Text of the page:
2 min Read
April 23, 2020

Mindshare: How your organization stays front and center

Some nonprofits are really well-known. Others are a “best-kept secret” or “hidden gem.” Why is that? And does it matter? It all comes down to mindshare. 

Mindshare is the level of awareness and understanding that a product, program, service, or organization has in people’s minds. Building mindshare is also a practice that is never complete. 

Why does mindshare matter? 

Nonprofits strive to build mindshare so that they are top-of-mind when people who will benefit from their mission—or want to support it—are ready to take action. What organization will most people donate to when a natural disaster strikes? If they want to help their community in a time of great need? If they are diagnosed with an illness? The organizations you think of first are the ones that have effectively built mindshare with you. 

Mindshare paves the way for action.

Fundraisers and senior leadership maintain mindshare with major donors to ensure they remain a top philanthropic priority. Programs staff have relationships with key partners and peer organizations to maintain referrals and collaborations. Advocacy staff build relationships with policymakers to get policies changed or bills sponsored.

Mindshare can also imply credibility. Organizations with recognizable names are often viewed as more legitimate. Many people will support or engage with a nonprofit they’ve heard of before supporting or engaging with one that’s unfamiliar. 

What if you stop communicating? 

The practice of establishing connections—or, more specifically, mindshare and engagement—is ongoing, no matter how old, large, or successful a nonprofit becomes, or what’s happening in the world. That’s one of the reasons fundraising advisors counsel organizations not to put fundraising efforts on hold during tough times. It’s also one of the reasons your nonprofit organization shouldn’t reduce or eliminate the resources it invests in marketing and communications when times are rough.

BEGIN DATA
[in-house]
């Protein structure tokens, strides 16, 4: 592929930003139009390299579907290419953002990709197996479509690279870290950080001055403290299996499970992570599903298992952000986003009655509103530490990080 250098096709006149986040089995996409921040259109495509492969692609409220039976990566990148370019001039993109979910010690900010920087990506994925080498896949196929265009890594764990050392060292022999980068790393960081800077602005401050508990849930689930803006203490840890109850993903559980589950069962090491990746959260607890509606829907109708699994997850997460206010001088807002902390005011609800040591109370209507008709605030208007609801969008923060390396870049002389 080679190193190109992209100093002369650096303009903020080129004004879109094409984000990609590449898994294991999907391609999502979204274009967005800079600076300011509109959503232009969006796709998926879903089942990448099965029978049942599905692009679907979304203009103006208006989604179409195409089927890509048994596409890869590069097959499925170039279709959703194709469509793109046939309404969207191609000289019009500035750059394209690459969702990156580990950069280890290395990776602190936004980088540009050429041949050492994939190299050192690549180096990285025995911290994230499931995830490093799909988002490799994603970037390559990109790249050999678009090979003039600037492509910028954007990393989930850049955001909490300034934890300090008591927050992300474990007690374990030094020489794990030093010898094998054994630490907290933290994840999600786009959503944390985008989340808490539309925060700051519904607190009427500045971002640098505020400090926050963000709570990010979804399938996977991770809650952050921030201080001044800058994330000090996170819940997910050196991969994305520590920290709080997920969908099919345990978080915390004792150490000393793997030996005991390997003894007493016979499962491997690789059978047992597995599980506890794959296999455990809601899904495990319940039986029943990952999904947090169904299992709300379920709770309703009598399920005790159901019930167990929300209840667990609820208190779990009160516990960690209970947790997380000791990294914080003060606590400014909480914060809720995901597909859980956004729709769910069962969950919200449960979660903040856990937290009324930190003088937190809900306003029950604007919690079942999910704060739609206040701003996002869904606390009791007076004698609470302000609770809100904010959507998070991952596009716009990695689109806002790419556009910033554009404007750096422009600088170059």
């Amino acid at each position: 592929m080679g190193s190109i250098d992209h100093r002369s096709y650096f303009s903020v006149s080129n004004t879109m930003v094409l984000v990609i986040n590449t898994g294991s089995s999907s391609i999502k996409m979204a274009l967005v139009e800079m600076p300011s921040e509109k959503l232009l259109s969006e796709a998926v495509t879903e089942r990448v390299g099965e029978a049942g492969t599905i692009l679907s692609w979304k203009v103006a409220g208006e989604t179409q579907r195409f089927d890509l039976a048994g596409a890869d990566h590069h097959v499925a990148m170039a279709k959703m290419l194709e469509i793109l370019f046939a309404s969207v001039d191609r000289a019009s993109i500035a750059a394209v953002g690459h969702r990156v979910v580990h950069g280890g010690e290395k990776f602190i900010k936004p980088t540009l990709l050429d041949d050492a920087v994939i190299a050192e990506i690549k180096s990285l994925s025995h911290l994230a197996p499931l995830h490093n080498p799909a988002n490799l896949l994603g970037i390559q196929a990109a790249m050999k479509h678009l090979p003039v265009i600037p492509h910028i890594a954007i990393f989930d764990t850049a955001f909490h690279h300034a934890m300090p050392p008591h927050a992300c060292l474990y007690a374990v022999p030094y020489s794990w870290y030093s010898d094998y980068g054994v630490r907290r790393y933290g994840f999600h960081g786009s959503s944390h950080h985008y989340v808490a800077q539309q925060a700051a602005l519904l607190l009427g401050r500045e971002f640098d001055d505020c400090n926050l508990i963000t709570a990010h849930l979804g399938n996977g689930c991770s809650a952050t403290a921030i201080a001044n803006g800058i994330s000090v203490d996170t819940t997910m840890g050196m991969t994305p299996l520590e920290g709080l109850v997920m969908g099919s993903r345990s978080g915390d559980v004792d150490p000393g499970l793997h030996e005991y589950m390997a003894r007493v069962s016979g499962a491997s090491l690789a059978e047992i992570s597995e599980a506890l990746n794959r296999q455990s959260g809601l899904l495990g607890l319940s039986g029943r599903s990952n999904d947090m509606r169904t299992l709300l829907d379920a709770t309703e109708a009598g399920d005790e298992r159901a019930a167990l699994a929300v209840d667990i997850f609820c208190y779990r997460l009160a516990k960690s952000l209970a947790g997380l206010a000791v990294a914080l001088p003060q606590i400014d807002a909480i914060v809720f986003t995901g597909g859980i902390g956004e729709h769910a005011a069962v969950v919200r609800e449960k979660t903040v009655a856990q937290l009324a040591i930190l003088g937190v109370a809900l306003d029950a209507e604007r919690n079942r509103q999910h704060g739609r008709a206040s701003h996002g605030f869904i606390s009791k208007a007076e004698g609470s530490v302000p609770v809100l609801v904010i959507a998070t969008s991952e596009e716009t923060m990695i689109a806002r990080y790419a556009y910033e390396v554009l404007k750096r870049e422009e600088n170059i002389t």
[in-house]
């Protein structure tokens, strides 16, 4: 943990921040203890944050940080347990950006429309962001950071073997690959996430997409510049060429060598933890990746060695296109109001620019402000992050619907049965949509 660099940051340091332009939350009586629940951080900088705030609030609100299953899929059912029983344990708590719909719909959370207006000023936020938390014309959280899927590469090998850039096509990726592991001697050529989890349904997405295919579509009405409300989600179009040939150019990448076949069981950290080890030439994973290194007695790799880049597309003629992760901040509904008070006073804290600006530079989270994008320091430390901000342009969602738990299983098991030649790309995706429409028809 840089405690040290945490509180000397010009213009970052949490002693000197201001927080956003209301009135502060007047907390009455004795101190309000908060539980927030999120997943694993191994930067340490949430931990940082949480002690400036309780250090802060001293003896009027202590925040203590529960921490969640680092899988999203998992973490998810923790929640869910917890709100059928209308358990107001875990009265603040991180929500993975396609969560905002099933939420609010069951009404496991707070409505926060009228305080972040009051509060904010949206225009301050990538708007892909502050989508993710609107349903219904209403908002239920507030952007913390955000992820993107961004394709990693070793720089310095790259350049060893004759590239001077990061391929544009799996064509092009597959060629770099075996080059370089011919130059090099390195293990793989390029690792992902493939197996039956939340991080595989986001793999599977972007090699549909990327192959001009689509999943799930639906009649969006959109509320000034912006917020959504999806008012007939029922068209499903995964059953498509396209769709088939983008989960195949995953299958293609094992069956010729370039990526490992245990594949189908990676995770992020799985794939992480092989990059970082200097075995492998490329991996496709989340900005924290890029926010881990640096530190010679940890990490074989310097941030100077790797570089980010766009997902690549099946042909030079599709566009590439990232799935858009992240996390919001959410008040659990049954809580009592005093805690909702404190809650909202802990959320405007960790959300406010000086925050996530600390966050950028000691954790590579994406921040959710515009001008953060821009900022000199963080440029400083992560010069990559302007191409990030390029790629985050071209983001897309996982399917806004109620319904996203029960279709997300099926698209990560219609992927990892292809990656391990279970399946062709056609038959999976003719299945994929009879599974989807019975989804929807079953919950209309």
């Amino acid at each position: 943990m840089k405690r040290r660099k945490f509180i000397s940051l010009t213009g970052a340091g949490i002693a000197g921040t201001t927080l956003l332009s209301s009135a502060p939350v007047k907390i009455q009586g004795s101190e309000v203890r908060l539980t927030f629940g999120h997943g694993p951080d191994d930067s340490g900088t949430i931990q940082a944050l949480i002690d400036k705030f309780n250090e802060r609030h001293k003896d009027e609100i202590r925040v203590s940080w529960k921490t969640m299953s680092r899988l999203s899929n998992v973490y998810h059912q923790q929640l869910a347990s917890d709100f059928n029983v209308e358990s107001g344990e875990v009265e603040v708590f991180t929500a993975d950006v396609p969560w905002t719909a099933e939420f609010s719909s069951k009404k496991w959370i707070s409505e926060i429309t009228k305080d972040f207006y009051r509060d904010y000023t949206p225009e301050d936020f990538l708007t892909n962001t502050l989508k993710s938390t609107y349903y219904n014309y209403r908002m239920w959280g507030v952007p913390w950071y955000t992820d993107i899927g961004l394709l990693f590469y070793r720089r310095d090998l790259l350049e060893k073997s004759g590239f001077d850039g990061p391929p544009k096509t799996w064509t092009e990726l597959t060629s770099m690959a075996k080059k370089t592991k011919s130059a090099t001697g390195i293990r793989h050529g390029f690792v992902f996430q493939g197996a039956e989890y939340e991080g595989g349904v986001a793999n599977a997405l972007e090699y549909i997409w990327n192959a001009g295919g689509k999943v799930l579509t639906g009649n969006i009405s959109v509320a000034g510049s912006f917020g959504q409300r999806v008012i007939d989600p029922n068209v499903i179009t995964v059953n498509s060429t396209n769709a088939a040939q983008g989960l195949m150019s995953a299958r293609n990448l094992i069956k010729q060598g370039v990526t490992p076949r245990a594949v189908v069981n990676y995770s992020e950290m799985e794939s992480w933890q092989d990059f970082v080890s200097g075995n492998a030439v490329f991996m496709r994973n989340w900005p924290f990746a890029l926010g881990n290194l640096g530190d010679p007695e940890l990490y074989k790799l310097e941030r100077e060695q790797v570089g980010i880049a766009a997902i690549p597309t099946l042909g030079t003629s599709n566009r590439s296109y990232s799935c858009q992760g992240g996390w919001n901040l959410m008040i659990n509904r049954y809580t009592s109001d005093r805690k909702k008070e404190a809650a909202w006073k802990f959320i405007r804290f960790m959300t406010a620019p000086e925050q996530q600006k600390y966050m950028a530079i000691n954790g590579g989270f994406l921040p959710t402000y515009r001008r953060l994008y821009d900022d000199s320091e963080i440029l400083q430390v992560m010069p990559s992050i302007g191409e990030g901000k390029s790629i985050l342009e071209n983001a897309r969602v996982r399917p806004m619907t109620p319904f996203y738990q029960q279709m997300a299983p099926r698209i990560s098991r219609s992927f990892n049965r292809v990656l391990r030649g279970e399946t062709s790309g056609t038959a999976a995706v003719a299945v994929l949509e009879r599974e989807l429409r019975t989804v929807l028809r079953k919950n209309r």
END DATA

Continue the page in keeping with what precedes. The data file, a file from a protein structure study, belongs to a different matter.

Stop exercising and you lose the benefits of the strength you’ve built. Stop eating or sleeping well and you feel lousy. Stop communicating and you risk decreasing or losing engagement and mindshare.

What does it take to grow and sustain mindshare?

Best-kept secrets and well-known nonprofits both have to consistently focus on and invest in building and maintaining mindshare. To do this, you’ll need a few essential ingredients:

  • A team tasked with building mindshare and the resources to do it. 
  • A strategy to build mindshare using some mix of owned, earned, and paid media.
  • Sustained and consistent effort. This is not a one-time push. 
  • Experiences that are valuable and relevant for your audiences.

If you are ready to dig in and go deeper,  join me for my four-part online workshop series or check out my new book and learn how to build your nonprofit’s communications engine. Let’s lift some weights together.